Sausage and Fennel Buns

By • March 22, 2013 • 5 Comments

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Author Notes: Inspired by the steamed pork and dill buns my Aunt Anita got us last month from Chinatown. They were very delicious! The bun recipe is adapted from Pork-Belly Buns, Gourmet, October 2007. Things you should know going in: don’t forget to cut out your parchment squares ahead of time; basically, you’re making bread, so you’ll be tied up for HOURS…do some yoga, or watch your dvr’d episodes of Smash, or Community, or YouTube videos of Justin Timberlake and Jimmy Fallon doing their History of Rap.

I tested two cooking methods for these buns; steaming and baking. Steaming took first place among everyone in the household. The steamed buns were ethereally supple pillows of deliciousness, whereas the baked buns were equally good; less pillowy, with a more bread-like crust. If you choose to bake, bake the buns pinch-side down for about 20 minutes in a preheated 350 degree F oven.
mrslarkin

Makes 16 buns

For the dough

  • 1/4 cup warm milk
  • 1 cup warm water
  • 2 tablespoons leaf lard or shortening
  • 1/2 teaspoon active dry yeast
  • 1 tablespoon granulated sugar, plus 1/4 teaspoon
  • 3 1/2 cups all-purpose flour
  • 1 teaspoon kosher salt
  • 1 1/2 teaspoon baking powder
  • vegetable oil, to grease bowl

For the filling

  • 1 pound Italian bulk sausage, or equal amount of sausage links, meat removed from casing
  • 3 cups chopped fennel, including fronds and green stalks
  • 1 large garlic clove, minced
  • 1 teaspoon fennel seeds, lightly crushed
  • 1 large whole egg, beaten
  • 1/4 cup cold chicken stock
  • 1 teaspoon cornstarch or flour
  • 1 tablespoon heavy cream (optional)
  1. FOR THE DOUGH: Dissolve the yeast and ¼ teaspoon sugar in the warm milk. Add the water.
  2. Combine the flour, 1 tablespoon sugar and salt in a large bowl. Mix in the lard or shortening with your fingertips. Stir in the yeast mixture with a fork until the dough comes together. Turn dough out onto a lightly floured board and knead for a few minutes. Grease the sides of the bowl with vegetable oil. Return dough to greased bowl and coat the dough evenly in oil. Cover the bowl with plastic wrap, top it with a dish towel, and SET THE BOWL IN A WARM SPOT FOR A COUPLE OF HOURS. The dough should double in bulk.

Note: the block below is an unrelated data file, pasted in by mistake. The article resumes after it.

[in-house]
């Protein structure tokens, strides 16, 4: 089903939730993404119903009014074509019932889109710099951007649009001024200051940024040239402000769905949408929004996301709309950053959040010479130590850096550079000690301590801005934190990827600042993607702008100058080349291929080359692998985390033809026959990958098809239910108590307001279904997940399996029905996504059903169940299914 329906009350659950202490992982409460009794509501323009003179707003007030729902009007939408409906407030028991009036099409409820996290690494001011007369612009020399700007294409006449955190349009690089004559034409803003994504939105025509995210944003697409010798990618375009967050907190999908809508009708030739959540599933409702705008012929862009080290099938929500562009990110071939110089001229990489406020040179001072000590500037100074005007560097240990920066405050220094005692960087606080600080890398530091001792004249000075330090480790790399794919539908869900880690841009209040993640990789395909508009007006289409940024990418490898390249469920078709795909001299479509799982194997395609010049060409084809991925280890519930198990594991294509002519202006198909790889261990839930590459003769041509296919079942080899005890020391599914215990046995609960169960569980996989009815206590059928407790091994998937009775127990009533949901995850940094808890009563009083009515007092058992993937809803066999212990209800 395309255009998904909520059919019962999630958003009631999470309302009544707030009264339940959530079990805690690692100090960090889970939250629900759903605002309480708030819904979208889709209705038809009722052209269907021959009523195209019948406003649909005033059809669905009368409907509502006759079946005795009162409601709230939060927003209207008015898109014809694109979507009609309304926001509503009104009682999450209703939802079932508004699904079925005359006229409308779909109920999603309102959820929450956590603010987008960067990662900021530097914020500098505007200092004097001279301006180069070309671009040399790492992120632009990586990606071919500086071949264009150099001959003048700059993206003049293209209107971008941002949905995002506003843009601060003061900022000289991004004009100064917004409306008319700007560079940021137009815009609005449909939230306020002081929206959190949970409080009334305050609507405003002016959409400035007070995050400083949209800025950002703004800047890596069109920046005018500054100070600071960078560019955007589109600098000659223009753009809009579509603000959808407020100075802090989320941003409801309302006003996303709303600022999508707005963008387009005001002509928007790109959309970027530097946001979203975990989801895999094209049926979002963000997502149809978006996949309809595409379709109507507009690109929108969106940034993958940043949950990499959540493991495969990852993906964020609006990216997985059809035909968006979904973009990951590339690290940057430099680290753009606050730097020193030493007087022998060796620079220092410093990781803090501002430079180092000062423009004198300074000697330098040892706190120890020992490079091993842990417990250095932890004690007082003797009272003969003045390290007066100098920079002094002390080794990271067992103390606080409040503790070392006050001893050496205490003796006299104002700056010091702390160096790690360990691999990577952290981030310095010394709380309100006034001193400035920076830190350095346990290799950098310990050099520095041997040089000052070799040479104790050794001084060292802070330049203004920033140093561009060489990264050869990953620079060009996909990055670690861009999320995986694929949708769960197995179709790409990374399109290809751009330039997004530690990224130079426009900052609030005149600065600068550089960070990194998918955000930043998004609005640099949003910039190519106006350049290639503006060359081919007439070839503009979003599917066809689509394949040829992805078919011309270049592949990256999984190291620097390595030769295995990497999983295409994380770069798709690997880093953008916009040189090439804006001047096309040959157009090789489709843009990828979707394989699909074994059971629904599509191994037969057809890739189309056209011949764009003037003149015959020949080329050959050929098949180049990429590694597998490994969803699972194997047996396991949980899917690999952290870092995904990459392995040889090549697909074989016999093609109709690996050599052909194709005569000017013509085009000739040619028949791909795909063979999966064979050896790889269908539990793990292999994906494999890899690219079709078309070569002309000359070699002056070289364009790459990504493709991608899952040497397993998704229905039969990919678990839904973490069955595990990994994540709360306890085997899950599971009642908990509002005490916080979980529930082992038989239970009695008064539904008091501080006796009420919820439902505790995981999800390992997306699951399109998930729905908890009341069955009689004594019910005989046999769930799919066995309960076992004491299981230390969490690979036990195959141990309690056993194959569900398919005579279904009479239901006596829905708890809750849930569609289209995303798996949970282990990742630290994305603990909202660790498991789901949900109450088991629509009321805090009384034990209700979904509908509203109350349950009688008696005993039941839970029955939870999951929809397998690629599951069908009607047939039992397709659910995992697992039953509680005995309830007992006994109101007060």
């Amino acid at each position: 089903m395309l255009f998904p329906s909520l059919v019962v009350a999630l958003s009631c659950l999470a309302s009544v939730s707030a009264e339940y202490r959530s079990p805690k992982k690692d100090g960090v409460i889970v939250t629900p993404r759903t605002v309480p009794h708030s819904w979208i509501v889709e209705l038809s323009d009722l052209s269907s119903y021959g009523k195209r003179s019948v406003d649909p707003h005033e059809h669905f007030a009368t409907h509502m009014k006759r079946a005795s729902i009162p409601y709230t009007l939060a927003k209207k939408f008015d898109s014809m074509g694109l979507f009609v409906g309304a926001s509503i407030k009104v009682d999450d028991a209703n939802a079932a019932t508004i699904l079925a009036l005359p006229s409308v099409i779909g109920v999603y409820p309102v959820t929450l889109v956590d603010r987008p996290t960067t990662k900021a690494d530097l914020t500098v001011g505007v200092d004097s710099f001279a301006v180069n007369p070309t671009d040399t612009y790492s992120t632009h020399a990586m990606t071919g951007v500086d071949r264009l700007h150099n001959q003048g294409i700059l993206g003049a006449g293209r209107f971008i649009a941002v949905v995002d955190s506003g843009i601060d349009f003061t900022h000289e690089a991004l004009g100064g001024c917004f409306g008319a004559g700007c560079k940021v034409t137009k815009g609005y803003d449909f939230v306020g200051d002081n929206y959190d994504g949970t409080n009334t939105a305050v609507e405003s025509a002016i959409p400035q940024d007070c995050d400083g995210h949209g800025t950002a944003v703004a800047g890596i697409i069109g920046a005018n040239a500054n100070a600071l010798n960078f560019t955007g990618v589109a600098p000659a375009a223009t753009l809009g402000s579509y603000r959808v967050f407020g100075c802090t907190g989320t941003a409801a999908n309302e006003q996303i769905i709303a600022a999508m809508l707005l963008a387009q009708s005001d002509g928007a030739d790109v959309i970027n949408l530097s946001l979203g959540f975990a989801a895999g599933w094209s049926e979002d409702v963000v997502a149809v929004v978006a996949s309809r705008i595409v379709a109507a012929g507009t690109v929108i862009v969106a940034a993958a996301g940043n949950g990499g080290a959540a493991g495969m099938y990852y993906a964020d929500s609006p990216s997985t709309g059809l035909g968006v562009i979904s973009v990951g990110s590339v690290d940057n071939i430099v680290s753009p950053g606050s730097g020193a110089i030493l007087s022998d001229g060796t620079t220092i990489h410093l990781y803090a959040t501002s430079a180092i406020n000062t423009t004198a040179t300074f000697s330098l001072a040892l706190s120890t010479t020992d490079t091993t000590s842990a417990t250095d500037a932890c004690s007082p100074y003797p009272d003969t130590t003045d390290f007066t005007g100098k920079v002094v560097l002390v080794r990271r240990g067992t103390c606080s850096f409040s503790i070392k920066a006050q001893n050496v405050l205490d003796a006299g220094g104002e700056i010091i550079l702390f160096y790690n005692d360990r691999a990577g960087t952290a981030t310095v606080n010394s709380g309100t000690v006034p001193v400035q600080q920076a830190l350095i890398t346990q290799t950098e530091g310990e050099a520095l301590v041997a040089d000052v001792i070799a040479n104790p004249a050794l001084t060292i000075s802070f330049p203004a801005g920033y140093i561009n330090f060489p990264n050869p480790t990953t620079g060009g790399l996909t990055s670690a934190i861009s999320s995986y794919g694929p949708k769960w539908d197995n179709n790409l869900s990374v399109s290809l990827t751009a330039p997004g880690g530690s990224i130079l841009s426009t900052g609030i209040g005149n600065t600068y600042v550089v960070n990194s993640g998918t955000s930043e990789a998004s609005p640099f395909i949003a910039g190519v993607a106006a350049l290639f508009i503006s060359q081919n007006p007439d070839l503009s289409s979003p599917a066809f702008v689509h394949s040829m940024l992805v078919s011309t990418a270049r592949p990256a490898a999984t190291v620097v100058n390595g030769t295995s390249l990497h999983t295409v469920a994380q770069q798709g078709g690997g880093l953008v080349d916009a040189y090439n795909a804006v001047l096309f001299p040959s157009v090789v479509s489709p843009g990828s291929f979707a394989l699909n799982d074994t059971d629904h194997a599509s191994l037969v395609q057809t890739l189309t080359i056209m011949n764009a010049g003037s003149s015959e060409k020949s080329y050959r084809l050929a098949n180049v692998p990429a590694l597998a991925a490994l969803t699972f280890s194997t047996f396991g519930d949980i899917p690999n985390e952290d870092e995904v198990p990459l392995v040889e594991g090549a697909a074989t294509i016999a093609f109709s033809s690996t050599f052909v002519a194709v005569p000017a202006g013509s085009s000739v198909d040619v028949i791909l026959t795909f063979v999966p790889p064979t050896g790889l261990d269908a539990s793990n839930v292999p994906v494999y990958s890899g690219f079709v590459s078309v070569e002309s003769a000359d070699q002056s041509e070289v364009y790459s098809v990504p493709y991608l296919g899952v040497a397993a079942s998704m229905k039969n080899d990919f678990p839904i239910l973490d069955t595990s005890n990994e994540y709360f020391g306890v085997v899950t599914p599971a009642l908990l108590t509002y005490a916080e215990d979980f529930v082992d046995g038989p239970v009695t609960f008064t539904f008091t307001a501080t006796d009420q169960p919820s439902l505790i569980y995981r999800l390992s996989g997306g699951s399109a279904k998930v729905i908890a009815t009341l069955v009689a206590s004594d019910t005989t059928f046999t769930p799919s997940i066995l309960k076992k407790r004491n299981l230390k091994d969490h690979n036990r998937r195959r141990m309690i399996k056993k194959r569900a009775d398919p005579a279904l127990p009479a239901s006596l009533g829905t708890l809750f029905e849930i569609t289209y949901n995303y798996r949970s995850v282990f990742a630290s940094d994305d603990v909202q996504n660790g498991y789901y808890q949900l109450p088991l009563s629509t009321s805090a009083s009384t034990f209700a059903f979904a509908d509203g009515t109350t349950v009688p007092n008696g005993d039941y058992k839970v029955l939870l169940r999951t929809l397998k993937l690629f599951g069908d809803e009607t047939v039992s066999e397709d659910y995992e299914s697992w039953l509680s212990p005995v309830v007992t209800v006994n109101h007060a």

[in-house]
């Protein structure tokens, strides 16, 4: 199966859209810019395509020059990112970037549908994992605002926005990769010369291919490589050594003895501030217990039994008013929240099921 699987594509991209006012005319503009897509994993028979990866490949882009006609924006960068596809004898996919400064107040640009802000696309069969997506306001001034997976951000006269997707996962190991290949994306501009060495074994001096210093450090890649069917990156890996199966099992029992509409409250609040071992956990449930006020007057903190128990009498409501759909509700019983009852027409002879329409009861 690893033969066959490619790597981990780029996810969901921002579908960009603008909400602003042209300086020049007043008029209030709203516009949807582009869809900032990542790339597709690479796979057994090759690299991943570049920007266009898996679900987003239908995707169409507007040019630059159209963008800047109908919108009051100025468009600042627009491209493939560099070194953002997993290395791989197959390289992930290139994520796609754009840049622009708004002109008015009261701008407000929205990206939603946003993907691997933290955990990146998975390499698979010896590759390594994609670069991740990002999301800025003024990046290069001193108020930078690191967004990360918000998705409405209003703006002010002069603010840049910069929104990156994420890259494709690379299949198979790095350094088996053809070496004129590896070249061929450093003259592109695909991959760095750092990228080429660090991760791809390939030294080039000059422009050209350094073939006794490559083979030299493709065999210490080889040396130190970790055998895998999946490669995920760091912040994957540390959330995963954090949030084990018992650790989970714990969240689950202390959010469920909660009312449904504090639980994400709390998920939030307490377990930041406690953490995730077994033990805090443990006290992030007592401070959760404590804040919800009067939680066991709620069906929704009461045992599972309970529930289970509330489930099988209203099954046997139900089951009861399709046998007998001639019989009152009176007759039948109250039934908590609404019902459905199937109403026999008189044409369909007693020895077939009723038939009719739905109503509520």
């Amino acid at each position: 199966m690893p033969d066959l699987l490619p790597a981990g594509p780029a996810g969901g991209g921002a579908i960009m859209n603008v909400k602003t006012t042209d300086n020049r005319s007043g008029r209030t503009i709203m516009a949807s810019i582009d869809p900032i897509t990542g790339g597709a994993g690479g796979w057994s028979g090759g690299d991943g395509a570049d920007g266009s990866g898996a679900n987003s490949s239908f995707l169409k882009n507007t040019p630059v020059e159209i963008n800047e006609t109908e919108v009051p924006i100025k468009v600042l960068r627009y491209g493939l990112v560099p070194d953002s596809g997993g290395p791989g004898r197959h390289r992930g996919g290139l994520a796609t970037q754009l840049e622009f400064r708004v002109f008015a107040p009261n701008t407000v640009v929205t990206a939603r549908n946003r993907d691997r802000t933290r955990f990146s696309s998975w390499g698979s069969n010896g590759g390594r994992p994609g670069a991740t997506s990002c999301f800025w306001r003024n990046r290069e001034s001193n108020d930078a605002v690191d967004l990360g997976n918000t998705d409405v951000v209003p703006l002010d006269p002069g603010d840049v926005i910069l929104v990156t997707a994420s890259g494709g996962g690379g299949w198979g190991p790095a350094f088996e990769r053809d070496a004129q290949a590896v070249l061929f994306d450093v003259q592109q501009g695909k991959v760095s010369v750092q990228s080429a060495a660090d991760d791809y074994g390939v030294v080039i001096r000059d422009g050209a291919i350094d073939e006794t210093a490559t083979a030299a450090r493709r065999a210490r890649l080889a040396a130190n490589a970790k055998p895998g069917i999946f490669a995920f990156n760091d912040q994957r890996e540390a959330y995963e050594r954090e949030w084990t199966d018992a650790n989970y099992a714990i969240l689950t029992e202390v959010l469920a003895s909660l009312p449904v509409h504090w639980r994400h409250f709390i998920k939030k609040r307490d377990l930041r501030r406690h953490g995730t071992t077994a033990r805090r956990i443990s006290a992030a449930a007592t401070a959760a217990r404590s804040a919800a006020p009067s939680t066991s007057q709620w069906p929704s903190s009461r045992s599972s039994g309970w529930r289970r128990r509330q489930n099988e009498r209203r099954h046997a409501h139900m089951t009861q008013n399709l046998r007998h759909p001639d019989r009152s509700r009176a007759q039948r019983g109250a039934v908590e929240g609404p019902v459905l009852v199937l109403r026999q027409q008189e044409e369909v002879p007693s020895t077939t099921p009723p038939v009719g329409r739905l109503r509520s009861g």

3. Deflate the dough and transfer to a floured work surface. Press lightly into a circle shape. SPRINKLE THE BAKING POWDER IN THE MIDDLE OF THE DOUGH, and fold the sides over to completely seal in the baking powder. Knead several times to thoroughly incorporate the baking powder. Return the dough to the bowl, cover with plastic wrap and LET RISE FOR ANOTHER ½ HOUR.
  4. While the dough is rising again, CUT OUT 16 PIECES OF PARCHMENT, ABOUT 3” X 3” EACH.
  5. MAKING THE FILLING AND BUNS: Sauté the sausage and fennel together, breaking up the sausage with the back of a spoon or spatula. Stir the sausage and fennel together, and continue cooking until the fennel is wilted and the sausage is cooked through. Stir in the garlic and fennel seeds. Increase heat a bit and continue cooking until sausage begins to brown. Transfer the sausage to a bowl and let cool. STIR IN THE EGG.
  6. Stir the cornstarch into the chicken stock until dissolved. Over medium heat, deglaze the pan with the stock, scraping up all the browned bits. Remove from heat and stir in the spoonful of cream, if using. Stir gravy into the pork.
  7. Weigh your dough and divide in half. Or just eyeball it. Roll each half into an 8” long log. Cut each log into 8 pieces. Mine were about 50 grams each. Roll each piece into a ball. Working with one piece of dough at a time, flatten each ball into a circle about ¼” thick. Spoon about a heaping tablespoon of filling onto the middle. Gather the edges up and pinch closed. You are sort of making pleats and then squeezing them together towards the middle-top of the bun to make a purse. Don't worry if they're not perfect. Mine never are, but they taste great. Plop each bun on a square of parchment paper, pinch-side up. Set on a sheet pan, covered loosely with a kitchen towel. Let buns rise while you PREPARE YOUR STEAMER BASKET or steaming implement of choice.
  8. This is how I do it: Set rice cooker up with about an inch of water. Place the steamer basket insert inside and turn on to heat the water. When steam begins to build, place buns in the basket, I do 4 at a time, as the buns do spread a bit. Close the top, and steam until buns are puffy, about 10 minutes. As buns are done, remove with tongs, place on a tray and cover with a kitchen towel to keep warm.
  9. Alternatively, set up a bamboo steamer basket or collapsible stainless steel steamer basket over a small amount of boiling water in a pan with a lid. Continue as above.
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about 1 year ago beejay45

I've been eating these buns from Safeway lately, and they are actually pretty good, but no variety. When I still lived in SF I used to get them at the bakery in Chinatown, and they had so many varieties. I've been thinking of breaking down and making some so I could have something besides pork buns. 5-spice chicken was one of my favorites, shiitake mushroom in some kind of sauce, and possibly my very favorite, Chinese sausage and bok choy. Loved that. Thanks for this recipe! I'll have to get off my duff and make it. ;)

Massimo's_deck_reflection_10_27_13

over 1 year ago lapadia

Love!

Mrs._larkin_370

over 1 year ago mrslarkin

Mrs. Larkin is a trusted source on Baking.

Thank you!!

Dscn2212

over 1 year ago boulangere

Cynthia is a trusted source on Bread/Baking.

You had me at buns.

Mrs._larkin_370

over 1 year ago mrslarkin

Mrs. Larkin is a trusted source on Baking.

:)